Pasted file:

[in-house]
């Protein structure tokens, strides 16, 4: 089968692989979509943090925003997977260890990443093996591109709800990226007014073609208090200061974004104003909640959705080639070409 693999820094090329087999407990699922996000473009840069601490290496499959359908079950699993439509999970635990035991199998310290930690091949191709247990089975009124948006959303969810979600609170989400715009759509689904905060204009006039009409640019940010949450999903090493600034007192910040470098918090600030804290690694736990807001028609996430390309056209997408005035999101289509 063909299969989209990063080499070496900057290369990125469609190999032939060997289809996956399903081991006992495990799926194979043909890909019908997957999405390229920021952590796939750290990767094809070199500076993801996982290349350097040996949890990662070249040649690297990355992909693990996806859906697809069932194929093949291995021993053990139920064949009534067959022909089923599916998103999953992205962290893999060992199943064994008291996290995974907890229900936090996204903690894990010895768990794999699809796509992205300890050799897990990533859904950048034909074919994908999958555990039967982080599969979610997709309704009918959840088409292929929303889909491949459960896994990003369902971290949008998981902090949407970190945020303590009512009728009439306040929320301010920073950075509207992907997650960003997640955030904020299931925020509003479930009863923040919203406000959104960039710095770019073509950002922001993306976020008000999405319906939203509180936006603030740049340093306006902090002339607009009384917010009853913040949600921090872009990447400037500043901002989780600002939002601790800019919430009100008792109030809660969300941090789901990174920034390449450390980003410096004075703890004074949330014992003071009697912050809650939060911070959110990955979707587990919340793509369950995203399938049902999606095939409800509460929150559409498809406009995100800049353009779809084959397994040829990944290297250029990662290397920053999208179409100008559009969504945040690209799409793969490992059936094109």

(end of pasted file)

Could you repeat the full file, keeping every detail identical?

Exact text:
[in-house]
């Protein structure tokens, strides 16, 4: 089968692989979509943090925003997977260890990443093996591109709800990226007014073609208090200061974004104003909640959705080639070409 693999820094090329087999407990699922996000473009840069601490290496499959359908079950699993439509999970635990035991199998310290930690091949191709247990089975009124948006959303969810979600609170989400715009759509689904905060204009006039009409640019940010949450999903090493600034007192910040470098918090600030804290690694736990807001028609996430390309056209997408005035999101289509 063909299969989209990063080499070496900057290369990125469609190999032939060997289809996956399903081991006992495990799926194979043909890909019908997957999405390229920021952590796939750290990767094809070199500076993801996982290349350097040996949890990662070249040649690297990355992909693990996806859906697809069932194929093949291995021993053990139920064949009534067959022909089923599916998103999953992205962290893999060992199943064994008291996290995974907890229900936090996204903690894990010895768990794999699809796509992205300890050799897990990533859904950048034909074919994908999958555990039967982080599969979610997709309704009918959840088409292929929303889909491949459960896994990003369902971290949008998981902090949407970190945020303590009512009728009439306040929320301010920073950075509207992907997650960003997640955030904020299931925020509003479930009863923040919203406000959104960039710095770019073509950002922001993306976020008000999405319906939203509180936006603030740049340093306006902090002339607009009384917010009853913040949600921090872009990447400037500043901002989780600002939002601790800019919430009100008792109030809660969300941090789901990174920034390449450390980003410096004075703890004074949330014992003071009697912050809650939060911070959110990955979707587990919340793509369950995203399938049902999606095939409800509460929150559409498809406009995100800049353009779809084959397994040829990944290297250029990662290397920053999208179409100008559009969504945040690209799409793969490992059936094109």